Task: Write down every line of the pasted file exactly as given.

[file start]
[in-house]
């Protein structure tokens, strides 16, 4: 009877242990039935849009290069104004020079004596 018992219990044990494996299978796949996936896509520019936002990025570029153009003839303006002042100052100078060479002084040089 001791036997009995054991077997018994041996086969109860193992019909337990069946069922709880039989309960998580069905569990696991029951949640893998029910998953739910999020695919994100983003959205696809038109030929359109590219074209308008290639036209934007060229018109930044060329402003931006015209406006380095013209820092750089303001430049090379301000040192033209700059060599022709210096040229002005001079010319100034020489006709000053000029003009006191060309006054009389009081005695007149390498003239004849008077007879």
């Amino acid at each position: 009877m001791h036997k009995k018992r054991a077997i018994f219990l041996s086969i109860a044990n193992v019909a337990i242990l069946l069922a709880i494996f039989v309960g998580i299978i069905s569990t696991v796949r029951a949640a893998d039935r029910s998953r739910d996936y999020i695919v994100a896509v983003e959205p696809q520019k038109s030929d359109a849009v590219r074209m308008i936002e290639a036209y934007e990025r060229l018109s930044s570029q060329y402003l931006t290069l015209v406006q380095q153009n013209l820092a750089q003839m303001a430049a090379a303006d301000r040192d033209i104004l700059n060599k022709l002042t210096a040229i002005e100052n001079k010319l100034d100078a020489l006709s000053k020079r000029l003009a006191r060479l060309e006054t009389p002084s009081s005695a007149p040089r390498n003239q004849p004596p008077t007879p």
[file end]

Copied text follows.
[in-house]
């Protein structure tokens, strides 16, 4: 009877242990039935849009290069104004020079004596 018992219990044990494996299978796949996936896509520019936002990025570029153009003839303006002042100052100078060479002084040089 001791036997009995054991077997018994041996086969109860193992019909337990069946069922709880039989309960998580069905569990696991029951949640893998029910998953739910999020695919994100983003959205696809038109030929359109590219074209308008290639036209934007060229018109930044060329402003931006015209406006380095013209820092750089303001430049090379301000040192033209700059060599022709210096040229002005001079010319100034020489006709000053000029003009006191060309006054009389009081005695007149390498003239004849008077007879």
């Amino acid at each position: 009877m001791h036997k009995k018992r054991a077997i018994f219990l041996s086969i109860a044990n193992v019909a337990i242990l069946l069922a709880i494996f039989v309960g998580i299978i069905s569990t696991v796949r029951a949640a893998d039935r029910s998953r739910d996936y999020i695919v994100a896509v983003e959205p696809q520019k038109s030929d359109a849009v590219r074209m308008i936002e290639a036209y934007e990025r060229l018109s930044s570029q060329y402003l931006t290069l015209v406006q380095q153009n013209l820092a750089q003839m303001a430049a090379a303006d301000r040192d033209i104004l700059n060599k022709l002042t210096a040229i002005e100052n001079k010319l100034d100078a020489l006709s000053k020079r000029l003009a006191r060479l060309e006054t009389p002084s009081s005695a007149p040089r390498n003239q004849p004596p008077t007879p």